But, alas, Landeskog isn’t there.

Landeskog also isn’t skating and, as mentioned above, Colorado’s policy is generally for injured players to skate for at least a week before returning to game action.

The Avs have home games on Thursday (versus Columbus) and Saturday (versus Dallas) before heading out on a four-game road trip through Nashville, Boston, Montreal and Toronto.

Brian Burke goes full Brian Burke in shooting down Hamilton trade rumors


Rumblings of Calgary potentially moving young d-man Dougie Hamilton were seemingly silenced on Wednesday, when GM Brad Treliving told Fan 960’s Pat Steinberg the rumors were “completely false.”

Team president Brian Burke also addressed the reports. He was, ahem, a little more verbose on the matter.

“It’s very frustrating when you have to deal with leaks,” Burke told TSN 1050. “As soon as one of the team that’s in the mix with the leaks is the Toronto Maple Leafs — now, it’s an army of leakers. An army of people that have no goddamn idea what they’re talking about, who’ll happily go on and say the Toronto Maple Leafs are in on this, and doing that.

“This is one where we think we can trace the leak. [GM Brad Treliving] got a call from a team — who shall remain nameless, at least for now, if this goes on much further I’m probably not going to remain them nameless — and said ‘would you move Dougie Hamilton?’ And [Treliving] said no.”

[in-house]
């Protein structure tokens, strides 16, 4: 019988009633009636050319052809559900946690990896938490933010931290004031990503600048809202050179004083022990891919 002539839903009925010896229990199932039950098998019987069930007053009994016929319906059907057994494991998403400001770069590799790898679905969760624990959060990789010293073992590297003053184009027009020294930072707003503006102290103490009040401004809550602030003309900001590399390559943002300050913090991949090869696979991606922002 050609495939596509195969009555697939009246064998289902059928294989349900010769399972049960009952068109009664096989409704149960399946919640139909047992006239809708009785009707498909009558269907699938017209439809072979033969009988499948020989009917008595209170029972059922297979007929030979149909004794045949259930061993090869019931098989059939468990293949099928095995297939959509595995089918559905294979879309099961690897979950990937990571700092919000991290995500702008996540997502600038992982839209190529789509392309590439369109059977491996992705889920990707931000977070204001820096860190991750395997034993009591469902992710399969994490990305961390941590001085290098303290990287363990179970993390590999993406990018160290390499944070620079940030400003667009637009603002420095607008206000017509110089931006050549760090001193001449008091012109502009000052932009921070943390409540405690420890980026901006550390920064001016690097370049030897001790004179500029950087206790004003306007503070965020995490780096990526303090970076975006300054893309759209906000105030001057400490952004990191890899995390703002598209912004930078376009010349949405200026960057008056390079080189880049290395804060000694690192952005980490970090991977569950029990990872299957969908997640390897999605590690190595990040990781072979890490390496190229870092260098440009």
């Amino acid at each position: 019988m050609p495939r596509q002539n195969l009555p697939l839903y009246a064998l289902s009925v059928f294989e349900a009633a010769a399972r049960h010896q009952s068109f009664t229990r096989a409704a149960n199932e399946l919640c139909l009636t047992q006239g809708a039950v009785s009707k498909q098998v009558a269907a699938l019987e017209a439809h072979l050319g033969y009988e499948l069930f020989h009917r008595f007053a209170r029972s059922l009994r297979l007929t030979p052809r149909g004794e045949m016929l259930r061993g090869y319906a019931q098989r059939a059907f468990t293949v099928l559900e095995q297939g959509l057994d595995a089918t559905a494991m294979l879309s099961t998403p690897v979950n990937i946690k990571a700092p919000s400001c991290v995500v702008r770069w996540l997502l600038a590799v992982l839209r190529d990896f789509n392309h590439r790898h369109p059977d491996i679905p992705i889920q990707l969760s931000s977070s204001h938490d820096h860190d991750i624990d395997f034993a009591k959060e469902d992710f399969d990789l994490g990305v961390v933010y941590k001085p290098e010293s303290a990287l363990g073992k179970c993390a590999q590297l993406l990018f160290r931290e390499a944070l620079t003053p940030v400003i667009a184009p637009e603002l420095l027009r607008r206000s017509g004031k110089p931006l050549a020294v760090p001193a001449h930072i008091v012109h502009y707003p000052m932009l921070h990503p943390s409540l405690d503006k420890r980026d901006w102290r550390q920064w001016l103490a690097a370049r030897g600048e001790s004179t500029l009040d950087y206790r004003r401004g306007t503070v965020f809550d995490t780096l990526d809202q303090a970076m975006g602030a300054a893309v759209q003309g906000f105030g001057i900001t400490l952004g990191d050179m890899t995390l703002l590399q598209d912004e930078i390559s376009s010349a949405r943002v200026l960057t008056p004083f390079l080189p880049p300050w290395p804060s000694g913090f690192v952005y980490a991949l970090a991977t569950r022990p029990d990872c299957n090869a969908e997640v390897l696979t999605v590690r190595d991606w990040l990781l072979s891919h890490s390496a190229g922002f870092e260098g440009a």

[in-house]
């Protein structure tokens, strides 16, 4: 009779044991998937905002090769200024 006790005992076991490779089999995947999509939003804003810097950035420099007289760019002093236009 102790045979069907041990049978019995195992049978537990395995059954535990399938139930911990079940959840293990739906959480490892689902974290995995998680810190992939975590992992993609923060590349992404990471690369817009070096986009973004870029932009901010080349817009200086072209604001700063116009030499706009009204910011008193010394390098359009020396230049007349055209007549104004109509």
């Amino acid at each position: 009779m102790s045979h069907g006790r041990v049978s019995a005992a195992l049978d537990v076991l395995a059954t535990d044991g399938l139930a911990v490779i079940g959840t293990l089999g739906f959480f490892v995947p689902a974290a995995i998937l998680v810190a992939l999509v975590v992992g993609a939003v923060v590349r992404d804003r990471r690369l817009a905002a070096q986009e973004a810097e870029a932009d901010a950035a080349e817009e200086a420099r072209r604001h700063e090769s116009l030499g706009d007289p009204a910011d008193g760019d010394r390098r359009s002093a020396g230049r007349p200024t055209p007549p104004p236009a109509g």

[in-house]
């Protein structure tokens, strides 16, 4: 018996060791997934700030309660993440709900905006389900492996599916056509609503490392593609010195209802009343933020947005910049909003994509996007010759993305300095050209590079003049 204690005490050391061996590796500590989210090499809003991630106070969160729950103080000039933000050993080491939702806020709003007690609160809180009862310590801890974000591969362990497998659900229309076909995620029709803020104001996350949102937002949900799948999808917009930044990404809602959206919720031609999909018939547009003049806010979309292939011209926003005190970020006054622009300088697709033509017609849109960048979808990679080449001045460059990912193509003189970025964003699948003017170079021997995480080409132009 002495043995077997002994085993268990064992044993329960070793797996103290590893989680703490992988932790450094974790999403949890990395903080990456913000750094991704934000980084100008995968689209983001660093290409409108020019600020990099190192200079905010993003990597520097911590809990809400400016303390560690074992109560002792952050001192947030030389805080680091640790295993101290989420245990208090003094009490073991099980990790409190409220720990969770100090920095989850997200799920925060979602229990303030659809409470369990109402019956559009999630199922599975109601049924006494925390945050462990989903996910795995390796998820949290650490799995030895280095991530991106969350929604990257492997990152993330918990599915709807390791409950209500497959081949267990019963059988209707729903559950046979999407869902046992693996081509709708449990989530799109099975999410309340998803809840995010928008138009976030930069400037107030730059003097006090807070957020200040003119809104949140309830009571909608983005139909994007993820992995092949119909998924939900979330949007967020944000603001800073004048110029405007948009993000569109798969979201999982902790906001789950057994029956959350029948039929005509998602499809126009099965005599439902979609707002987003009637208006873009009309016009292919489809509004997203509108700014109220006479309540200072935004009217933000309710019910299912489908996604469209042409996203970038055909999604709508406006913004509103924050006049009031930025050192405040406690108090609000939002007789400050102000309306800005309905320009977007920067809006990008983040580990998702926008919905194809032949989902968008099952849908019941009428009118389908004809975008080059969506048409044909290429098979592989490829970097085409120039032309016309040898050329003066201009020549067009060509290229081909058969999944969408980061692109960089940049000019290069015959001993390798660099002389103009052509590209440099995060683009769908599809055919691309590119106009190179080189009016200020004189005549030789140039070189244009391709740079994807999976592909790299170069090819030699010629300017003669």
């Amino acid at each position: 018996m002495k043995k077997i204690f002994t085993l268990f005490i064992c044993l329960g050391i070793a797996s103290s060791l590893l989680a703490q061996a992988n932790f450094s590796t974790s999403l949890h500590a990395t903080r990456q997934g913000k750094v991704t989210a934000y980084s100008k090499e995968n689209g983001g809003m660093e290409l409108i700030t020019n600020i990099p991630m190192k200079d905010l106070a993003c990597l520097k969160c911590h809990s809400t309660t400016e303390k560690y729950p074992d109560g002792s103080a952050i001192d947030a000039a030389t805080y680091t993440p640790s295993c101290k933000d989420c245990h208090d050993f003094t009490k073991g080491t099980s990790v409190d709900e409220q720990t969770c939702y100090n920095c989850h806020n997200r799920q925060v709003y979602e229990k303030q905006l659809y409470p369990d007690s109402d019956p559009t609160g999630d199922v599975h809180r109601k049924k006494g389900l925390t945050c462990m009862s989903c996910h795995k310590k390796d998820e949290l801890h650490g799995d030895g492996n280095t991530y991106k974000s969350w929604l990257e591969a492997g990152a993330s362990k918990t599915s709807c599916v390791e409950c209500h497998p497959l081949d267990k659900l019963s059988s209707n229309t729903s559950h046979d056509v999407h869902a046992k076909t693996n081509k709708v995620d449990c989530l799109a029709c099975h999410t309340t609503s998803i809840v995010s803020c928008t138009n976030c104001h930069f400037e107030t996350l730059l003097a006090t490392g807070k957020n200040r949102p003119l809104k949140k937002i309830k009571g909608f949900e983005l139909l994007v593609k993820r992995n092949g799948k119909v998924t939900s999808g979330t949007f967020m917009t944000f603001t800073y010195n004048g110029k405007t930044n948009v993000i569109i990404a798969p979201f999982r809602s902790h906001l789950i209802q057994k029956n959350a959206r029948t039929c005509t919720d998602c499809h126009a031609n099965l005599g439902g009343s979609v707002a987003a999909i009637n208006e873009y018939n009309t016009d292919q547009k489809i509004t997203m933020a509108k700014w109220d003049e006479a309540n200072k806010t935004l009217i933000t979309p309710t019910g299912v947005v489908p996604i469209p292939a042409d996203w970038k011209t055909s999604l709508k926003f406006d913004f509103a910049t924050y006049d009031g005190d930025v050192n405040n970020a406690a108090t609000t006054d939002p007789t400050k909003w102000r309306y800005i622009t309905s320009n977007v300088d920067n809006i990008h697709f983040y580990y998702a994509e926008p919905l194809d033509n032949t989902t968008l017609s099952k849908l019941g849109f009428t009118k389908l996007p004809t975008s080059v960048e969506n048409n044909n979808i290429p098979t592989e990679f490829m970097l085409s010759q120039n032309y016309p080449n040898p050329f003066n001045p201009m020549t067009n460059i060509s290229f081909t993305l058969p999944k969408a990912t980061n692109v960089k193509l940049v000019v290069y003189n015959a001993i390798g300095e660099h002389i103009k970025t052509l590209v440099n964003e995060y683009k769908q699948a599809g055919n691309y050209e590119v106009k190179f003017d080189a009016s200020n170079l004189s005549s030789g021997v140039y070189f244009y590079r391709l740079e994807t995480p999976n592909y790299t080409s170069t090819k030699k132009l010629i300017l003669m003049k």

OK then!

Hamilton’s name has been making the rounds lately, which included reports from TSN’s Darren Dreger and Bob McKenzie. It’s believed one of the most interested suitors was, as mentioned, the Toronto Maple Leafs, in a deal that would (theoretically) help both teams — Toronto would get some much-needed help on the blueline, and Calgary would receive a winger, potentially one that could play on the top line alongside Johnny Gaudreau and Sean Monahan.

(Once Gaudreau returns from injury, that is.)

It’s been speculated that James van Riemsdyk could be a fit in the proposed trade.

As for Hamilton, this is the latest in what’s been an up-and-down transition since being acquired from Boston two years ago. Though his offense production in ’15-16 was impressive — 12 goals and 43 points, making him one of the top-25 d-man scorers in the league — there have been questions about his defensive play, and usage.

Hamilton makes a lot of money. The Flames gave him a six-year, $34.5 million extension — one that carries a $5.75 million cap hit — but he averaged less than 20 minutes per game last season, and that’s continued this year (19:17 TOI, down from 19:46 in his first season with Calgary).

That said, Burke remained fully committed to his 23-year-old blueliner.


“He’s 6-foot-5, 237 pounds, he’s a right shot, skates like a deer — he’s a good hockey player. Yeah, let’s move him! Let’s get rid of him. It’s not hard to get guys like that,” Burke said. “We told this team — and by the way, the offer they made was insulting — we told them not we’re not moving him and next time you have an idea that stupid, just save the quarter.

“Don’t go to the payphone.”